#npau Q3: @WorldVisionNZ does quite a bit, what types of stories do you tell online?
There are two types of stories I think we have to tell: 1) Stories of impact and change, and 2) Stories we are responsible to tell. Both types really boil down to the accountability we have to our stakeholders as professionals, but also as humanitarian leaders.
1) Stories of impact = These are the stories that are your proof of dollars well spent, supporter dollars that have been used efficiently and effectively. Donors need proof and if we are good, we should always have stories to tell. Stories of change could also be stories of your supporters who have been impacted as givers.
Then 2) there are the stories we are responsible to tell, the less sexier ones, the harder more complex stories that we promise to stand for. They’re not “cool” issues. But they are absolutely important. Critical, even, to our work and our mission. Don’t we have a responsibility to engage the public in those stories, too?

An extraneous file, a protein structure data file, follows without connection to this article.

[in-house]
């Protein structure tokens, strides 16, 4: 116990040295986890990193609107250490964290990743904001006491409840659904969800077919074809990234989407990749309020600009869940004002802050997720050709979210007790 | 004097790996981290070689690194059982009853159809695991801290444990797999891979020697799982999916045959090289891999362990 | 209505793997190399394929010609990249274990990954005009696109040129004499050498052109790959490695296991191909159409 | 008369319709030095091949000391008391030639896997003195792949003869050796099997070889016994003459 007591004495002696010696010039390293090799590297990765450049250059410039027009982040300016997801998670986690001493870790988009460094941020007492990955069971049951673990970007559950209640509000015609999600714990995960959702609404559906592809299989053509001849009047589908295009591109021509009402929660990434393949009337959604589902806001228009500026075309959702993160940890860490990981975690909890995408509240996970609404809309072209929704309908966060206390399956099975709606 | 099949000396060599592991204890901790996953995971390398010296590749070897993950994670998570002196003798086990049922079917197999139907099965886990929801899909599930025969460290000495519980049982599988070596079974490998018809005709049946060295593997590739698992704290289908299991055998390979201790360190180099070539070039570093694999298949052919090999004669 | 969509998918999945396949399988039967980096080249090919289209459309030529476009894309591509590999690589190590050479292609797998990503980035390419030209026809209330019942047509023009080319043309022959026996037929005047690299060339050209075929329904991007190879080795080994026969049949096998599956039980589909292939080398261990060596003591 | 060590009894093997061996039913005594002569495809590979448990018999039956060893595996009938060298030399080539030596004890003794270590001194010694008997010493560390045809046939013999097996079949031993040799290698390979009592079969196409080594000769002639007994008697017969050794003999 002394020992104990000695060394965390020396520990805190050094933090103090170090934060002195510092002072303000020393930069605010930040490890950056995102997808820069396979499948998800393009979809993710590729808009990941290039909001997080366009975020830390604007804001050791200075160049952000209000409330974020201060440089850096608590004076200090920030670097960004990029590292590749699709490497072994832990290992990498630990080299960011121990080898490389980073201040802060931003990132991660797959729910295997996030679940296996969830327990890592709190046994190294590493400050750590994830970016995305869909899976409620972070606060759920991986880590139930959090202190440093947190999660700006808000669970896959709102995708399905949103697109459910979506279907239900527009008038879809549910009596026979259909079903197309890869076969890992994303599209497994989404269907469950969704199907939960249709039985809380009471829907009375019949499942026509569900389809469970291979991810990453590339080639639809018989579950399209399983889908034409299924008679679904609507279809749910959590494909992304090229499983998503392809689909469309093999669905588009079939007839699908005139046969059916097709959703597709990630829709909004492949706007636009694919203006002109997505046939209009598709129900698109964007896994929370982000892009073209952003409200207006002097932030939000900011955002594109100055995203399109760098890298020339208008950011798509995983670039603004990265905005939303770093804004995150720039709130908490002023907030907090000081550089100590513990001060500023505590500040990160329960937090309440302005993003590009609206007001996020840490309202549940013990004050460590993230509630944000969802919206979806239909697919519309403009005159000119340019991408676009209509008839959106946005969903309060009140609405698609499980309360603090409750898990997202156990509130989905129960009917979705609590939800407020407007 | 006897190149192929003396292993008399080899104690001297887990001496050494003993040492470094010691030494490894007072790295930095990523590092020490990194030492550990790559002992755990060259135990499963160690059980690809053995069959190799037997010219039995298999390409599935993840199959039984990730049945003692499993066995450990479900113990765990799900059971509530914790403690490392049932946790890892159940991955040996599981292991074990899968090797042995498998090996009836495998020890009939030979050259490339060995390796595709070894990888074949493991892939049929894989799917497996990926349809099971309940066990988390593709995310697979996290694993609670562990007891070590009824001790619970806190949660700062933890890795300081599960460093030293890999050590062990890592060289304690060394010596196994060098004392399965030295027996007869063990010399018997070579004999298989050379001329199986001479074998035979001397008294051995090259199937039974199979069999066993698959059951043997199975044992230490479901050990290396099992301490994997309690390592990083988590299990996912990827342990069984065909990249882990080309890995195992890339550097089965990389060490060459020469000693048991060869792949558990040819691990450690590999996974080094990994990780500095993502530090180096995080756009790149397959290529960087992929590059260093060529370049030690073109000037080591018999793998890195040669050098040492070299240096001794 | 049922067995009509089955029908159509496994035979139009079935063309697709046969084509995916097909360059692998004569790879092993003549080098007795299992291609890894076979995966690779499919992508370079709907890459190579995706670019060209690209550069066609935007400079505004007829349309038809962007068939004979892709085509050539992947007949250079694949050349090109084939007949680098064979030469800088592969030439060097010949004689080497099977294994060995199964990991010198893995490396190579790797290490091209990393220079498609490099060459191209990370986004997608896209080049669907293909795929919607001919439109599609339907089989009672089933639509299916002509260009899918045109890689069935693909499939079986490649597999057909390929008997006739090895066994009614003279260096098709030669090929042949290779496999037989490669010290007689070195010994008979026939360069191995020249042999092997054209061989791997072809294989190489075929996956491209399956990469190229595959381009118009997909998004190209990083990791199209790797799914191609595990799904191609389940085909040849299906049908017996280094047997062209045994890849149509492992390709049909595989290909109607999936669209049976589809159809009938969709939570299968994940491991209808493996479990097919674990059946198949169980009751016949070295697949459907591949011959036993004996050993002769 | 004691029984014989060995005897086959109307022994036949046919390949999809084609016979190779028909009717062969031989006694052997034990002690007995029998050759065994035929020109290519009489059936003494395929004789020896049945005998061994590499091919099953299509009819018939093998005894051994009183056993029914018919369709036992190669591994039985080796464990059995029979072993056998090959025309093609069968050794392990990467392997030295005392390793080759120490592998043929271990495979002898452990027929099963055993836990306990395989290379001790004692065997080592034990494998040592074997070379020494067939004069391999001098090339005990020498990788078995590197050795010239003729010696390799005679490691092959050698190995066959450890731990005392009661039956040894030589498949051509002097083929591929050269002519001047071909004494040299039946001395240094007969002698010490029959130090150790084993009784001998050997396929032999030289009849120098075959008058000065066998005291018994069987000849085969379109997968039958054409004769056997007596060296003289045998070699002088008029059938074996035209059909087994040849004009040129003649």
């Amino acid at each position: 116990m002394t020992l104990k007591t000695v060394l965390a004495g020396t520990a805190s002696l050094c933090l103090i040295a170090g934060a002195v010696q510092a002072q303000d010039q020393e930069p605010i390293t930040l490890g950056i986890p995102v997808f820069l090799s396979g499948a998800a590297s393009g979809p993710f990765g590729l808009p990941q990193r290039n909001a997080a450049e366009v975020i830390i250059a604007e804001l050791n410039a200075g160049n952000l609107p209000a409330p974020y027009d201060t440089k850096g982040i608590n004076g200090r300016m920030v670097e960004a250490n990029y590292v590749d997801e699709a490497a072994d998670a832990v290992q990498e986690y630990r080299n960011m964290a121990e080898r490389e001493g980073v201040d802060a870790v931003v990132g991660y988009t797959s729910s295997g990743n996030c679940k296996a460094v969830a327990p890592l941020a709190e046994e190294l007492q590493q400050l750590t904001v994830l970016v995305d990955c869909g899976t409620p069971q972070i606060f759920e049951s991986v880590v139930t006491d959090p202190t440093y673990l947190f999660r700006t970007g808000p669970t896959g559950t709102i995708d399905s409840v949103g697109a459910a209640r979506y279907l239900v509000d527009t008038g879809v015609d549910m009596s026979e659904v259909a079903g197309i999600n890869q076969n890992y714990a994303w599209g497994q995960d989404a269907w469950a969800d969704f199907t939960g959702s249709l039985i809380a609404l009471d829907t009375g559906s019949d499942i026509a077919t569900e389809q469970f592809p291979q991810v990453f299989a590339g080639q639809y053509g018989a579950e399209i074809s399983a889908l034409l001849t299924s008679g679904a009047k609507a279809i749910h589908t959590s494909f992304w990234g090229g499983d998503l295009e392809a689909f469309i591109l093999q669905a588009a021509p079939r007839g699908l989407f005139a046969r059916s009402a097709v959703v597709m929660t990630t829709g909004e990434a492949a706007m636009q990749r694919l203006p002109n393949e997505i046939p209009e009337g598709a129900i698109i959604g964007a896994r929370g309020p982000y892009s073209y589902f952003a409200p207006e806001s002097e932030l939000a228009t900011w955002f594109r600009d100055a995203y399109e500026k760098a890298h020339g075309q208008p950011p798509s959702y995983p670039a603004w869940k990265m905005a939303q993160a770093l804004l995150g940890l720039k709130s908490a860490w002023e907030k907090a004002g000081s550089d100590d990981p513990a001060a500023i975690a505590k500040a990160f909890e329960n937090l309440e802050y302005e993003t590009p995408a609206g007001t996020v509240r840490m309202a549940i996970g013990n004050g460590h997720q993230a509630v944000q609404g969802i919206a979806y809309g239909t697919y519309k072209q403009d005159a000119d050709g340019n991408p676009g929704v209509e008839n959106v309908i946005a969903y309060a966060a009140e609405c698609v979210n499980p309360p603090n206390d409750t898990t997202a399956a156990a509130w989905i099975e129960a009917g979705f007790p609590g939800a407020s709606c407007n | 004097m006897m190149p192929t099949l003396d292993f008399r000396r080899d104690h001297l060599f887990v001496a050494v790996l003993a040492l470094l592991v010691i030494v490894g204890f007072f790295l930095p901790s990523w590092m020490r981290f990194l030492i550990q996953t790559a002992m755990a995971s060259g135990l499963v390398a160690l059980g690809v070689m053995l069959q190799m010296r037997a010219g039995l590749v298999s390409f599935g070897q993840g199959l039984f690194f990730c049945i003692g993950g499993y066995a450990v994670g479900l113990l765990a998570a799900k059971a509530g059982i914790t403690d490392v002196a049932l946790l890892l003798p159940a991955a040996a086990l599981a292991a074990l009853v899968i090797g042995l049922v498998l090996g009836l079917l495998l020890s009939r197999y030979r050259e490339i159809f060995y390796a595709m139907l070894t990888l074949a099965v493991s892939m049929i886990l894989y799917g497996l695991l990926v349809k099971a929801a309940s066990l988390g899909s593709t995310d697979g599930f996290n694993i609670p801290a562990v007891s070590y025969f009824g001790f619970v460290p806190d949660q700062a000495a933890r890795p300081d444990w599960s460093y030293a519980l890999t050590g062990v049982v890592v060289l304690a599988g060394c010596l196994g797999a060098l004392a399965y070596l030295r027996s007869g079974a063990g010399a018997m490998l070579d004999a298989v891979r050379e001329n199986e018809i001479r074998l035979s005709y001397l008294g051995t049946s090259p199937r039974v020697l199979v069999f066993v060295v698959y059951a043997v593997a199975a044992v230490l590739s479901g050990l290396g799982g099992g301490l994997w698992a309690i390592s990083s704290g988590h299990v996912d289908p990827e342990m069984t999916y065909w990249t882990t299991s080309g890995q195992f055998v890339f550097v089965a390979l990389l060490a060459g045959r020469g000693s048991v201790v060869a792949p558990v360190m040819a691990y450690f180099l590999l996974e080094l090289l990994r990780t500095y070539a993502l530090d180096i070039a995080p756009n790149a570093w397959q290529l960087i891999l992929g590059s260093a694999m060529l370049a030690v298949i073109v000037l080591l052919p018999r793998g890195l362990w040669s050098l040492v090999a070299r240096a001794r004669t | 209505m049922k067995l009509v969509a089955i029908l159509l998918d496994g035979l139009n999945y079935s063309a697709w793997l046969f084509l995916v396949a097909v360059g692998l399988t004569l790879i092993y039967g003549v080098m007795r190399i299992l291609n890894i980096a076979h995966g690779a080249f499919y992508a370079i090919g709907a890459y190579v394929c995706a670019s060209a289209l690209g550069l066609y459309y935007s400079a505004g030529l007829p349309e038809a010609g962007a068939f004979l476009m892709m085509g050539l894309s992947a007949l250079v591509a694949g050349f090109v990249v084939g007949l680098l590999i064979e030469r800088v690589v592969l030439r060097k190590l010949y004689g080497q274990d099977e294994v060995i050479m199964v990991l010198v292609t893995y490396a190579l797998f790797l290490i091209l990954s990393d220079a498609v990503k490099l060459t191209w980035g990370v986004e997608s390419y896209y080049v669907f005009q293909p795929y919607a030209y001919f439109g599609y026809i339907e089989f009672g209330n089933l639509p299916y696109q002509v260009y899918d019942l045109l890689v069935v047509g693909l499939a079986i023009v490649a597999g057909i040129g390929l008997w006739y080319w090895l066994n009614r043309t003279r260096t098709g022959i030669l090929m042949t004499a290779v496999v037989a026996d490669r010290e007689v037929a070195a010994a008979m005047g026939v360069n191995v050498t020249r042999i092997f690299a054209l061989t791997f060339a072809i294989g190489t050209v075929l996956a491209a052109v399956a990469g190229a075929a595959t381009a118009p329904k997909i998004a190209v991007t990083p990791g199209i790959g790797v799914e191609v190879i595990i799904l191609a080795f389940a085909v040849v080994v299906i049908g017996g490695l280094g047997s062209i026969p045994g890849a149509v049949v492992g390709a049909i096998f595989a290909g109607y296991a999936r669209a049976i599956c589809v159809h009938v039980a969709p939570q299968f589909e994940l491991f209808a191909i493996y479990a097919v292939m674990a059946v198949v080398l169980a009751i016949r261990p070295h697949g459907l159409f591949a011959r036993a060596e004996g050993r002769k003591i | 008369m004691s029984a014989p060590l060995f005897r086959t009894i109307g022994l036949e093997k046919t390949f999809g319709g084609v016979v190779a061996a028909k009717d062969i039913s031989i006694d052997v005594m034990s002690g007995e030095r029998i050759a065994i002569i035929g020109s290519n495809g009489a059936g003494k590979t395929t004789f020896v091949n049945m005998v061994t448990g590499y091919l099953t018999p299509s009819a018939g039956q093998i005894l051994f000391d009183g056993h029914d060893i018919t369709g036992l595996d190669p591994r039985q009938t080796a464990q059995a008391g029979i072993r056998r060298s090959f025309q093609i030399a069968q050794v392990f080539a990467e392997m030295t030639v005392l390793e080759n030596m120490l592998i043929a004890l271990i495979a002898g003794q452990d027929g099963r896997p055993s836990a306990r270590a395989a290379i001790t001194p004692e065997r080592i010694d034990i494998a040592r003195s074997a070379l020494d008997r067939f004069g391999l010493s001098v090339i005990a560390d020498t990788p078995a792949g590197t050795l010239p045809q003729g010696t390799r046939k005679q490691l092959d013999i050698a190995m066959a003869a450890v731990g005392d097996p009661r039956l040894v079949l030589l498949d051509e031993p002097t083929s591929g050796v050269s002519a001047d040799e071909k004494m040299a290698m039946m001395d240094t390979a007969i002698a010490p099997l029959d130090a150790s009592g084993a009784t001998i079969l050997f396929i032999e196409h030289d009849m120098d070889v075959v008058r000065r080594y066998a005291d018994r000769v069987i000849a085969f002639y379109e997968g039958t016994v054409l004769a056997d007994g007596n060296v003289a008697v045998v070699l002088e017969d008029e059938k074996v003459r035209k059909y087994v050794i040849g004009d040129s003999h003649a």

Examples: Refugees in Mali. Gender-based violence in the Congo. Urban development vs. rural development.
- @hellobenteoh: Yep, definitely. There seems to be growing cynicism around donating to charities and nfp’s.
- me @lindseytalerico: Maybe even criticism that we’re a little responsible for?
- @envoyrelate: As long as you’re open to being open 😉
- me @lindseytalerico: And refuse to close 🙂 RT
@envoyrelate: @lindseytalerico @HelloBenTeoh As long as you’re open to being open 😉
- @TRIcommunity: so true – accountability to stakeholders is something we need to always be aware of and address.
- @hellobenteoh: ah “open” now there’s a topic for another tweetchat!
#npau Q4: What type of content do you use?
We are increasingly using more of a mix of content realising that every supporter has unique interests. Forsocial media, mixing up content keeps our audience engaged: being predictably unpredictable, meaning stay true to your message always (predicatable) but mix up the way you deliver that message and how you say it (unpredicatable). My content philosophy is that great content will keep people coming back for more. “Type”, “voice” and “mix” help you achieve that.